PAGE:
The XXII Olympic Winter Games are underway in Sochi, Russia! In honor of the festivities, we look back at five U.S. cities that have hosted the Games. A visit to each of these destinations is steeped in tradition. Follow the steps of the Olympians who made history here. If you’re planning a trip to one of these destinations, skip the hassle of shipping luggage – use Bags VIP luggage delivery and start the Olympic fun the moment you land.
1. Lake Placid, New York
The legendary U.S. men’s hockey team defeated the Soviet Union on its way to winning the gold medal at the 1980 games in Lake Placid. Today, the Olympic Center hosts public ice skating. The Lake Placid Olympic Museum tells the story of how the sleepy mountain town came to host the Games in both 1932 and 1980. Whiteface Mountain offers 360-degree views of the Adirondacks and, beyond, the Montreal skyline when the skies are clear. Skiers flock here in the winter; in the summer, Whiteface Mountain offers gondola rides, hiking and biking.
2. Los Angeles, California
The Los Angeles Coliseum plays host to the USC football team every fall. It hosted the Olympic Games twice, in 1932 and 1984, and is a National Historic Landmark. The Olympic Cauldron is still lit during the fourth quarter of USC games and for special occasions, such as during the Olympics. The Rose Bowl, used for cycling in 1932 and soccer in 1984, and also a landmark, is the home of the New Year’s Day game of the same name and the UCLA Bruins.
3. Atlanta, Georgia
Opened for the 1996 Games, Centennial Olympic Stadium hosted a variety of events, including the opening and closing ceremonies. The stadium was renamed Turner Field after the festivities and is now the home of the Atlanta Braves (at least through 2016 when the Braves will move out of downtown Atlanta). The 21-acre Centennial Olympic Park also opened in 1996 and welcomes millions of visitors a year because of its close proximity to the World of Coca-Cola museum, Georgia Aquarium, a children’s museum, CNN’s world headquarters, and SkyView Atlanta, a 200 foot Ferris Wheel. The park features an interactive fountain and children’s splash pad in the shape of the Olympic rings that move to synchronized jets and lights.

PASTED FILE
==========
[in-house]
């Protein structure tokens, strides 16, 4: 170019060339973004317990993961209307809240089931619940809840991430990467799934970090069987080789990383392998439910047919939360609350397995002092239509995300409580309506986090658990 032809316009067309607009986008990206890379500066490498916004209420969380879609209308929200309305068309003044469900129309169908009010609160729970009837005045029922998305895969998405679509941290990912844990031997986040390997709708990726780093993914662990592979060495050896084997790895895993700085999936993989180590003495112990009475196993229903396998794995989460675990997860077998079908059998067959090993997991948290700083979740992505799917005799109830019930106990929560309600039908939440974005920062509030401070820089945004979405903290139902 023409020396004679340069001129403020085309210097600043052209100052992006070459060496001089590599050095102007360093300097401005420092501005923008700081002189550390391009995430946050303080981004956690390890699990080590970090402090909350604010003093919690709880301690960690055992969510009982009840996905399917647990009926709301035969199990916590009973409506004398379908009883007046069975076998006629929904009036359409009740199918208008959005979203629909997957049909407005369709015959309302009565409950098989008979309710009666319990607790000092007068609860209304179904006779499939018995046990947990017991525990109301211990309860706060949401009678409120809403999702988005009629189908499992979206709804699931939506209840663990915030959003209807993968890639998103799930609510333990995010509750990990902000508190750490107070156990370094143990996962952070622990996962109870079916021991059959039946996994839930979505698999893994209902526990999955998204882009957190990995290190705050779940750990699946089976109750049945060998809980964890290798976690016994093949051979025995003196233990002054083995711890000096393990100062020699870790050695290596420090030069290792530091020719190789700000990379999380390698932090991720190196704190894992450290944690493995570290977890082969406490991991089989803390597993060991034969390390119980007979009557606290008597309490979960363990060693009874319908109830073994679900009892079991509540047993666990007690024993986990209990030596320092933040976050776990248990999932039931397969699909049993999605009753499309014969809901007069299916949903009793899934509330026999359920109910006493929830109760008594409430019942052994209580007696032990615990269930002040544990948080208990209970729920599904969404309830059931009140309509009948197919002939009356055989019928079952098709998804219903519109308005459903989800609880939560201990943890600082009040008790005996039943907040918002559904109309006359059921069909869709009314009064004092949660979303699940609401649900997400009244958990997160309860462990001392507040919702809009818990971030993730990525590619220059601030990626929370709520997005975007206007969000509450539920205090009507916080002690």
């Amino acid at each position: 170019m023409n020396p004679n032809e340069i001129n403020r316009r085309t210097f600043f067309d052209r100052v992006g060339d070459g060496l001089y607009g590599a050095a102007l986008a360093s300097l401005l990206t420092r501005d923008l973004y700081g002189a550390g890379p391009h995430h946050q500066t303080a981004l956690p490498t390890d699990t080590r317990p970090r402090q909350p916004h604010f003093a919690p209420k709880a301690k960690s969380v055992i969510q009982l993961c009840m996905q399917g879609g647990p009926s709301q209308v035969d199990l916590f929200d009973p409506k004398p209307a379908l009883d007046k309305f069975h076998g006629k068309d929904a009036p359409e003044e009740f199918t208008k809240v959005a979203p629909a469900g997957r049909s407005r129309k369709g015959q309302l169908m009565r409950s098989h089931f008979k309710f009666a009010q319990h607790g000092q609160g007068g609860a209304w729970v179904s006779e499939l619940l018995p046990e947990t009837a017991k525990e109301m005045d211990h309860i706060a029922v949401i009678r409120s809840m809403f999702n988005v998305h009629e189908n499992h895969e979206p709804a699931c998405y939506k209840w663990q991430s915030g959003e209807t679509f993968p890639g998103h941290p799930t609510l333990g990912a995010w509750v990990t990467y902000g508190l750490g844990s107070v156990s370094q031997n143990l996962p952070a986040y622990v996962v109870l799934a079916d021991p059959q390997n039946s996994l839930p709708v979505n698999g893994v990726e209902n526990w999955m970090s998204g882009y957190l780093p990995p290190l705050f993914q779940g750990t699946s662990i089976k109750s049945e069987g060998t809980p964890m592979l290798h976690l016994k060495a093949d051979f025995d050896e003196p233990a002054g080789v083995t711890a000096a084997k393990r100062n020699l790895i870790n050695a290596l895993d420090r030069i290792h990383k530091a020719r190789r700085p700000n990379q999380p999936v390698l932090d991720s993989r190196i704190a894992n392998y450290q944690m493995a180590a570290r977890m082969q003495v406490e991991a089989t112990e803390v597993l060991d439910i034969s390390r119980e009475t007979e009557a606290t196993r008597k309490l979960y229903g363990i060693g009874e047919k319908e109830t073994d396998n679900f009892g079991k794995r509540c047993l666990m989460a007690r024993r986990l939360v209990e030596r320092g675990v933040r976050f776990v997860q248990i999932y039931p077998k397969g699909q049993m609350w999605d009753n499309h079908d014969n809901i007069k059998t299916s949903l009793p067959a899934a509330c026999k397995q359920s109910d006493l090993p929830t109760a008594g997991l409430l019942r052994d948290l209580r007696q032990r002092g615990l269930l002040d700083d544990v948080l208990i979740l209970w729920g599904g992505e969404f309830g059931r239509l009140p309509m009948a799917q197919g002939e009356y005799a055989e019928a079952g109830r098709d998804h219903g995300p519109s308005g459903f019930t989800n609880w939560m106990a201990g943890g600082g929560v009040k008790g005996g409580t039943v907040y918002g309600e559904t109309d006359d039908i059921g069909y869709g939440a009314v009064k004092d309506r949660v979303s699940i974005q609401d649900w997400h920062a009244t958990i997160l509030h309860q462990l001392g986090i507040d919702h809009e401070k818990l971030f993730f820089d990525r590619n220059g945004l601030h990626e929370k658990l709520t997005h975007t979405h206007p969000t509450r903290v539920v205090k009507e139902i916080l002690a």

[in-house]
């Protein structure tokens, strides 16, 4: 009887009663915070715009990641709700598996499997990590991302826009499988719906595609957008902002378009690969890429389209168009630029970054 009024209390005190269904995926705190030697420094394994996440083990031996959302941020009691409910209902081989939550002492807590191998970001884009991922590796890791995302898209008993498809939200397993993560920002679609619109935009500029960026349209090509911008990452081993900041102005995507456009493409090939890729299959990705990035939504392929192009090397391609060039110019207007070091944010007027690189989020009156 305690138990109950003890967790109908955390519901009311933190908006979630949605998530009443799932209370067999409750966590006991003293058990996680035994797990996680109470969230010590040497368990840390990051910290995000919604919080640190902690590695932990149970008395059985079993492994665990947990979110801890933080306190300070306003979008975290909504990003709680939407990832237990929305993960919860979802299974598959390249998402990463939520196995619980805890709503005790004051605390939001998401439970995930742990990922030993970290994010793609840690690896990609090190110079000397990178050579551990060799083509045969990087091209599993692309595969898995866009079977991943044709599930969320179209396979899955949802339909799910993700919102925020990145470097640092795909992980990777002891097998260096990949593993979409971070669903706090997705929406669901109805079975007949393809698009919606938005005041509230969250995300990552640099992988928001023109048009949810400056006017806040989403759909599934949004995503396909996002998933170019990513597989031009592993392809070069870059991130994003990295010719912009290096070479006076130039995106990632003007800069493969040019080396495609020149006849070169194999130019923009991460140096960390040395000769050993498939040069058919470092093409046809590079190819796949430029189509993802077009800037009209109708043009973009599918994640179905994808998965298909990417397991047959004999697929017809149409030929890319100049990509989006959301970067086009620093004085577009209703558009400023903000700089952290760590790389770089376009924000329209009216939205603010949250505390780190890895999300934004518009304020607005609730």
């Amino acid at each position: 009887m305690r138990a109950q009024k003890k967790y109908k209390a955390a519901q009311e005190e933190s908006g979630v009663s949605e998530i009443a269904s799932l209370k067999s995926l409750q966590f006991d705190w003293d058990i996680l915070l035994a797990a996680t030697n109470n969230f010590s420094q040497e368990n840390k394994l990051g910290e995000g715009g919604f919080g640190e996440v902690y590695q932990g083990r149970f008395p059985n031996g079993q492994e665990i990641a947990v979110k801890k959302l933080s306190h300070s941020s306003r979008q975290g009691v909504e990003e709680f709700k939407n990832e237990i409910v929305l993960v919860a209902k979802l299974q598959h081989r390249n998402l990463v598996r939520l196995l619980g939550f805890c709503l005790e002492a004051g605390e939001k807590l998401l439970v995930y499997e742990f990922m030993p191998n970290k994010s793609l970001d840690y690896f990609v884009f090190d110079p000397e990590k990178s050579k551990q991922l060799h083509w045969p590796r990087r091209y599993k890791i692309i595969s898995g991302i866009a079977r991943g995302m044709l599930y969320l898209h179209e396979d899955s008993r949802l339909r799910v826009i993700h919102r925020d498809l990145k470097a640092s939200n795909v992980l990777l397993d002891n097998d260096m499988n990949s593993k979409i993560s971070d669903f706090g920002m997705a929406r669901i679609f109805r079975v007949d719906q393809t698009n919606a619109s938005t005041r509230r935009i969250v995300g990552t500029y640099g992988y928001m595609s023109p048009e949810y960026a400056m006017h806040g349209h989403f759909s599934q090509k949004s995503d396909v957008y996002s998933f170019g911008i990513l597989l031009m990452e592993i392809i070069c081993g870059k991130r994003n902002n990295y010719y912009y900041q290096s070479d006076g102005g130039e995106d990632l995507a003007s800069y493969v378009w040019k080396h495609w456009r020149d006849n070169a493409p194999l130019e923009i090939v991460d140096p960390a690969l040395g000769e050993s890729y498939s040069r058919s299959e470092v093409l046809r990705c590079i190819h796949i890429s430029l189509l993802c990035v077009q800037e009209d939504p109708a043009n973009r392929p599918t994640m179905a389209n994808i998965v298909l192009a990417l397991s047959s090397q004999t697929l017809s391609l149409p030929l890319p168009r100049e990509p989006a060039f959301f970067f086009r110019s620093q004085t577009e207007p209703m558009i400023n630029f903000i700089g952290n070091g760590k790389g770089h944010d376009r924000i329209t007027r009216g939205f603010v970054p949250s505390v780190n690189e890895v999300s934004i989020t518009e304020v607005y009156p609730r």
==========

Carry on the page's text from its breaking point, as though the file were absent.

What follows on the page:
4. Olympic Valley, California
Located on the west side of Lake Tahoe, Squaw Valley was home to just two families when local residents bid on the 1960 Olympics. Today it welcomes more than 600,000 visitors each year who come to take on the KT-22, which has been called the best lift in America. It climbs 1800 vertical feet in the first six minutes and is not for the faint at heart.
5. St. Louis, Missouri
The first U.S. city to host the Olympic Games was St. Louis back in 1904, in conjunction with the Louisiana Purchase Exposition. Francis Field opened just in time for the Games and is currently home to the Washington University in St. Louis track and field, soccer and football teams. Glen Echo County Club is the oldest 18-hole private golf course west of the Mississippi River. It was the second and final appearance of the sport at the Olympics (until they debut again at the 2016 Summer Games).